Sleep: 12 Tips That May Help

1) Darkness

There is deep in the middle of your brain a thing known as your pineal gland. As darkness descends, it produces a hormone called melatonin which helps prepare your brain and body for sleep. The darker it gets the more of this hormone is produced. Sleeping in a room as dark as you can get it is to your advantage. Say no to a night light, and get some light-blocking curtains.

2) Pre-midnight bedtime

Those who study these things say that the hours of sleep before midnight are twice as important and healing as are post-midnight hours. Guess this one’s not so much about how to improve your sleep, as how to get more from your sleep…which means to get to bed early. Pre-midnight your pituitary releases human growth hormone that helps to heal and repair tissues, which it doesn’t release post-midnight. “Early to bed, early to rise, makes you healthy, wealthy, and wise. Not so sure about the wealthy….but the healthy and wise makes sense.

3) Magnesium

This mineral produces a calming effect on the brain, and on muscle tissues. Taken 45 minutes or so before bedtime, it can potentially have a tranquilizing effect, helping to induce sleep. Might try BioCitrate Magnesium from Solaray.

4) GABA

Gamma-aminobutyric acid is the full name for this amino acid that acts as an inhibitory neurotransmitter in the brain. When not enough is present anxiety, restlessness, irritability, and insomnia can ensue. GABA calms the brain, soothes anxiety, enhances one’s ability to handle stress, and is involved in the production of endorphins that create a sense of well being. It can help to induce relaxation, analgesia, and sleep. Might try the TwinLab brand.

5) Lavender

Studies show that the use of lavender oil slows the activity of the nervous system, promotes relaxation, lifts the mood in people suffering from sleep disorders, and improves sleep quality. Rub several drops into skin around neck or bottom of the feet or inner wrists 30 minutes before bedtime.

6) L-Tryptophan

An “essential” amino acid, which means it can’t be synthesized by the body, but must come from the diet. The brain uses L-Tryptophan to produce a neurotransmitter known as serotonin, helpful to combat depression and stabilize moods. And from serotonin the brain makes a neurohormone known as melatonin, which helps promote relaxation and sleep.

7) Digestion (Early Dinner)

If a person eats late in the evening or shortly before planning to go to bed, the processes involved in digestion will be counter-productive to the production of relaxation and sleep. Give yourself several hours of digestive work before planning to hit the sheets.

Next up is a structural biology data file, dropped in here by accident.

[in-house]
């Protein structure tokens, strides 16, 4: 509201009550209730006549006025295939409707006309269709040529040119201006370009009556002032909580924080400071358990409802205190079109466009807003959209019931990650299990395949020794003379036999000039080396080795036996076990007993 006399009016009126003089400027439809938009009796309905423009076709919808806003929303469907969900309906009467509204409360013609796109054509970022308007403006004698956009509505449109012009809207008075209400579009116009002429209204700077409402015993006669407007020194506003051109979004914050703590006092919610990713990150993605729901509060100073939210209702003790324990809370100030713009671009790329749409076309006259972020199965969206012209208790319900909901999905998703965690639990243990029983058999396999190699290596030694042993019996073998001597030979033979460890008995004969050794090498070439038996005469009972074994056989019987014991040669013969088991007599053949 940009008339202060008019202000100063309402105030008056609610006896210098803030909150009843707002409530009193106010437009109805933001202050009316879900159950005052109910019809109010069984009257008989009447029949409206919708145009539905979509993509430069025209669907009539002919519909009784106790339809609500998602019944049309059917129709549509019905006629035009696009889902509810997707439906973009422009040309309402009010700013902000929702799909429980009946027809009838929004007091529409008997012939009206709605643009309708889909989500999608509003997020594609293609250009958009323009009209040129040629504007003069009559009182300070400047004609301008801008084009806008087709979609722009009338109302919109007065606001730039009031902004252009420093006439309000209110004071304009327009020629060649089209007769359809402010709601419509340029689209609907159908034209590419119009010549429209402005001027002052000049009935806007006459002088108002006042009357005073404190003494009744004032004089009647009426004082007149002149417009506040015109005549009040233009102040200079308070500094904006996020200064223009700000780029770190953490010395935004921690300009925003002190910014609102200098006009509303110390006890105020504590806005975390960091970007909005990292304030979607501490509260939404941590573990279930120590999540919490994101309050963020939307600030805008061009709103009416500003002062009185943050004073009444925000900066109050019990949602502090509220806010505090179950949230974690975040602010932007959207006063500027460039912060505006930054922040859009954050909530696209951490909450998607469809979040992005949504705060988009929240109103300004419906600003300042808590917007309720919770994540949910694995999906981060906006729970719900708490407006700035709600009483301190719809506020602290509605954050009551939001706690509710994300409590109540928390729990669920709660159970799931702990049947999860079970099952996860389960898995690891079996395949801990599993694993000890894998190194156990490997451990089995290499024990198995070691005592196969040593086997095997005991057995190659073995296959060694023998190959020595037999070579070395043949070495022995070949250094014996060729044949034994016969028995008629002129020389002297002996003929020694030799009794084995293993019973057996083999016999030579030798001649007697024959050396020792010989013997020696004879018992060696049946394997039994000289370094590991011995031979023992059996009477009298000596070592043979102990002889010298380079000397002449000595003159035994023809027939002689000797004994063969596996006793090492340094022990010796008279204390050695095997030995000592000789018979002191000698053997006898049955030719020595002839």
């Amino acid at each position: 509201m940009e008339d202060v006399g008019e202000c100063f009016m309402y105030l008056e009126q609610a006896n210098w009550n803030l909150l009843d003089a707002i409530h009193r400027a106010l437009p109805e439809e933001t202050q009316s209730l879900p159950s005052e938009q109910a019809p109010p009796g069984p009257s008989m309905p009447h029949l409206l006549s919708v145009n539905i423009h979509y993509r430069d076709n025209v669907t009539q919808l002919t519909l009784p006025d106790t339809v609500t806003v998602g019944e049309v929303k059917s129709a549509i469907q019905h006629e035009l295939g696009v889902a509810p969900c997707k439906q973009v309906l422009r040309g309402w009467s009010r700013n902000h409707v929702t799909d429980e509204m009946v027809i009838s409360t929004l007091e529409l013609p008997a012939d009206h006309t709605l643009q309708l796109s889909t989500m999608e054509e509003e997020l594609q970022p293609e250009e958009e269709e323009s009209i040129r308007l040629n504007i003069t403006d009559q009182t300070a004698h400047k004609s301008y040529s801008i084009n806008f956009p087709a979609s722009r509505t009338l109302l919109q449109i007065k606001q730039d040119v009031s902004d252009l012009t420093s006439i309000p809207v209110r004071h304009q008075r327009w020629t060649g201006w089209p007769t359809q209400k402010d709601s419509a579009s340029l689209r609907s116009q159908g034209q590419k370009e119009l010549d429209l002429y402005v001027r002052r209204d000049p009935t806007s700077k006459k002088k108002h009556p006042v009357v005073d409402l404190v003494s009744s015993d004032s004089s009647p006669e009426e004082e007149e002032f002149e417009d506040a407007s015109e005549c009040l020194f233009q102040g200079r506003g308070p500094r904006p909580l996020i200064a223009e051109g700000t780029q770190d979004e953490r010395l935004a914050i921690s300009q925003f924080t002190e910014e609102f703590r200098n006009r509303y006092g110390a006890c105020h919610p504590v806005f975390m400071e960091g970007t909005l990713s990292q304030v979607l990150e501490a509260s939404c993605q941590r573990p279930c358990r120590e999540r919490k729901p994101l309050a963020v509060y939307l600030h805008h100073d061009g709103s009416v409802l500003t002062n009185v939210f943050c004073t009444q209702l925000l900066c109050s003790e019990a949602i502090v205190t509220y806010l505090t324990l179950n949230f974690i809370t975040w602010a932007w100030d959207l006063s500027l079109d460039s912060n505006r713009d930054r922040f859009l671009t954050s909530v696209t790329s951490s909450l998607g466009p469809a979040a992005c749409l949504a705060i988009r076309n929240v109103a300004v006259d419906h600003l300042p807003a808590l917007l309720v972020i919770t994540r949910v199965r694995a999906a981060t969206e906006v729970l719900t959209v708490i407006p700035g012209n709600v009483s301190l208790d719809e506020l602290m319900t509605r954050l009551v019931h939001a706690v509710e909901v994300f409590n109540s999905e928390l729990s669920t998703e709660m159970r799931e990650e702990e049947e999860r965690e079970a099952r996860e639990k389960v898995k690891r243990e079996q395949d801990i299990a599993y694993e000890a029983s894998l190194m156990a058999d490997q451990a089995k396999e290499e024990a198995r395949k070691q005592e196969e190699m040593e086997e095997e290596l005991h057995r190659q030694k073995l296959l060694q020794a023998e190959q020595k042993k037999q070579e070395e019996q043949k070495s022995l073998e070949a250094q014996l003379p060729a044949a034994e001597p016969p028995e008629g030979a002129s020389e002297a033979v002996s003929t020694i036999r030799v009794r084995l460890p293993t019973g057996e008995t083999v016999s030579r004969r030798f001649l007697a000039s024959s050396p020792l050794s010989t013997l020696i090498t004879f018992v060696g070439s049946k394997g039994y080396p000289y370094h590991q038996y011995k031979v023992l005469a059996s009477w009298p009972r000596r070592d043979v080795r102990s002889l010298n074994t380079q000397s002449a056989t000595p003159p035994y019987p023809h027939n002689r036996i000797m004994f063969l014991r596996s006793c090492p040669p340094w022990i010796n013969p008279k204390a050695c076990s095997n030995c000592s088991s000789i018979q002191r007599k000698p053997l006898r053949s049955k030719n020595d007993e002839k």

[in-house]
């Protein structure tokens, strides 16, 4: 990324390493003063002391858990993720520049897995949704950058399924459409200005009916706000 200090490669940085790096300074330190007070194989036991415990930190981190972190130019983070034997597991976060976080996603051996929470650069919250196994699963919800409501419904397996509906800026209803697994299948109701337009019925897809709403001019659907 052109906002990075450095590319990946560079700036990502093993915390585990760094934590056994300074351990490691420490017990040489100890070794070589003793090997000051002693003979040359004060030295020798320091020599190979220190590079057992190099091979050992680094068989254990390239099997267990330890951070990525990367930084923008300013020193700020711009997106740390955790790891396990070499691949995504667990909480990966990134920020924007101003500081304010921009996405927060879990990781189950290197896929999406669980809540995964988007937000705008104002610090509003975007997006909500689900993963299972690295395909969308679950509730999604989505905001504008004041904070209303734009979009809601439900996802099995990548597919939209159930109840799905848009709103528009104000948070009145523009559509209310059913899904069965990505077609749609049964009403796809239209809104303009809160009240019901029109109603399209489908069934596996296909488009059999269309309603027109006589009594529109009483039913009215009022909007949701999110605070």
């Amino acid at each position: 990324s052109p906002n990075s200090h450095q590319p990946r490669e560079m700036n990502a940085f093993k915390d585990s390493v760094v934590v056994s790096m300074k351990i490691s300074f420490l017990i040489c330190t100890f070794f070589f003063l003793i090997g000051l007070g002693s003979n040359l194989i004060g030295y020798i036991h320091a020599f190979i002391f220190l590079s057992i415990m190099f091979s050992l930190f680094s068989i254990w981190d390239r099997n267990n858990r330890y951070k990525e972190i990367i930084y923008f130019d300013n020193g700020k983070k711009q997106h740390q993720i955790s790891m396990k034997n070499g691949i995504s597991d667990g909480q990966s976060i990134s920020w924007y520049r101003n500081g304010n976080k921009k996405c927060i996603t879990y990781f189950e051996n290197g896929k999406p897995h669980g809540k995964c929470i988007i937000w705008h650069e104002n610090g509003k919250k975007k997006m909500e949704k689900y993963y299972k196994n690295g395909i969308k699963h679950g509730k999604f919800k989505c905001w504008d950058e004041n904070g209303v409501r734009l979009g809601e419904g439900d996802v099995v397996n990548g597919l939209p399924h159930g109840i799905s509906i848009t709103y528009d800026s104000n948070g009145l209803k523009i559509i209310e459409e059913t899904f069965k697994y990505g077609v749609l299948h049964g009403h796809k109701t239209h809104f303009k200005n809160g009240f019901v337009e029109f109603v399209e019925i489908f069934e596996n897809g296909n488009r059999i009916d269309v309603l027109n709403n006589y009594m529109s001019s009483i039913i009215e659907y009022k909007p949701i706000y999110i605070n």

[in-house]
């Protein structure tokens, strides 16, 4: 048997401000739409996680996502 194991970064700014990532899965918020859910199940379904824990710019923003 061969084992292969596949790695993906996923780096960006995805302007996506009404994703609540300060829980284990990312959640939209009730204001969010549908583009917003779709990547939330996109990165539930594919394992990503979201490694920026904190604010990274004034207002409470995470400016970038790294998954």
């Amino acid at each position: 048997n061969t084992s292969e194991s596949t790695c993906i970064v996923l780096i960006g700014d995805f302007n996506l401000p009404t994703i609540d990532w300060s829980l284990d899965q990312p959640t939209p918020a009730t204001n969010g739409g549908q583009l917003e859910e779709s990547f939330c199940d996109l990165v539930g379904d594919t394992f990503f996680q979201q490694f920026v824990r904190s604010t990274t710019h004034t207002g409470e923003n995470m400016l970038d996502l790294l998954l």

8) Feeding your Thyroid

One of the key symptoms of weak thyroid function is poor sleep. Not always, of course, but often. And the pattern that is typical is to fall asleep for a few hours, then be restless the rest of the night. Feeding your thyroid is important for all manner of reasons, including the production of restful, restorative sleep.

9) Supporting your Adrenals

The adrenals are two walnut-shaped glands, one sitting atop each kidney. They are the first responders to all forms of stress be it dietary, environmental or emotional. Without support (Vit C and B’s particularly B5) they weaken, leading to a variety of potential sleep problems including restless leg syndrome, sleep apnea, and insomnia. Proper support of your adrenal glands will help to give you energy during the day and restful, restorative sleep at night.

10) Stay Hydrated

If you don’t drink sufficient water during the day, your body may well wake you at night for water. Follow the hydration therapy each day. Divide your weight in half, calling that number oz’s. Drink that much each day. If you drink a cup of coffee, know that you’ll need to cups of water to rectify the dehydrating impact of caffeine.

11) Total Calm

If you’re adrenals are pumpin’ out cortisol all night, you’re not going to sleep well. A product that has proven helpful to some is Total Calm by Solaray….has shown benefit in lowering cortisol production if taken at bedtime. Take 2 capsules.

12) Valerian Root

Valerian smells like wet Bibles in the basement of a Presbyterian church. Musty. But for many it has been helpful to induce sleep. A relative of valium but non-narcotic and non-habit forming, it is perhaps the closest thing in the herbal kingdom to a sleeping pill. Might try Valerian Root by Solaray.

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Hey, would you like some help with your health? I’d be honored. Just let me know of your interest via email. [email protected] Fee is $150.

Dave Frahm, Naturopath/Nutritionist
Ridin’ shotgun with the Lord

Author: Dave Frahm

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